American Beverage Association sues San Francisco over health-warning language on ads for sugar-sweetened beverages.
It’s not the occasional 8-oz. soda that’s worrisome. It’s the fact that most people who drink soda guzzle much more than just one, noted Marion Nestle, professor of nutrition, food studies and public health at New York University.
“Some studies find that even one 12-ounce soda a day is associated with an increased risk for type-2 diabetes,” Nestle told the CrossFit Journal.
This is part of what motivated the City of San Francisco to pass two ordinances—both enacted last month—one of which requires a warning on sugar-sweetened beverages: “WARNING: Drinking beverages with added sugar(s) contributes to obesity, diabetes, and tooth decay. This is a message from the City and County of San Francisco.”
On July 24 the American Beverage Association filed a lawsuit against the City and County of San Francisco, claiming the municipality’s two ordinances violate the First and 14th Amendments. The suit came as little surprise, said Scott Wiener, a member of the city’s Board of Supervisors and author of the warning.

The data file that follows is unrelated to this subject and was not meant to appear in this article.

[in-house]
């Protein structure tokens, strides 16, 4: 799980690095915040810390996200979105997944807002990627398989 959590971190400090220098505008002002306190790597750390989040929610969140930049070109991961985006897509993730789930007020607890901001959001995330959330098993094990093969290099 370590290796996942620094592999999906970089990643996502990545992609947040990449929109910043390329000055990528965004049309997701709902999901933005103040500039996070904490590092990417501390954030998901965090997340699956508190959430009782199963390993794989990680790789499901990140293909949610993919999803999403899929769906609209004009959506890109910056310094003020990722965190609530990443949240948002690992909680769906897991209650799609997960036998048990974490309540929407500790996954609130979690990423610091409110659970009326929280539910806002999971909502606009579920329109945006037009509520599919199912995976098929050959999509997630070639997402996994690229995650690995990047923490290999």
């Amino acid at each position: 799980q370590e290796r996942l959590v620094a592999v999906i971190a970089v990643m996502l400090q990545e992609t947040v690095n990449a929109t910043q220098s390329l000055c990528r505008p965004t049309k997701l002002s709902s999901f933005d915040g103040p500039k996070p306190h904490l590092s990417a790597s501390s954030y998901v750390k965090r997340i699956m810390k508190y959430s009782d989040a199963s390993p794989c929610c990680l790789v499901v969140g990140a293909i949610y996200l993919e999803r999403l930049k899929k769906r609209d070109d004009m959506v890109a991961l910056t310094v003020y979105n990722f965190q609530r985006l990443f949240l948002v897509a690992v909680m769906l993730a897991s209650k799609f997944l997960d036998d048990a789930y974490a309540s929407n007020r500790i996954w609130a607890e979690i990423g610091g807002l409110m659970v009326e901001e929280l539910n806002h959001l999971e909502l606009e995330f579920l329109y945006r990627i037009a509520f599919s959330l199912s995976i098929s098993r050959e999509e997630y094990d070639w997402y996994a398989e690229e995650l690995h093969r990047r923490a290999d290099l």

“We expected the soda industry to file suit against the health warning legislation. This legislation is groundbreaking—the first time any government has required health warnings in connection with sugary drinks. The soda industry has unlimited resources and has proven over and over again that it will do and spend whatever it takes to prevent communities from taking bold action to protect residents from the health consequences of consuming sugary drinks,” he wrote in an email.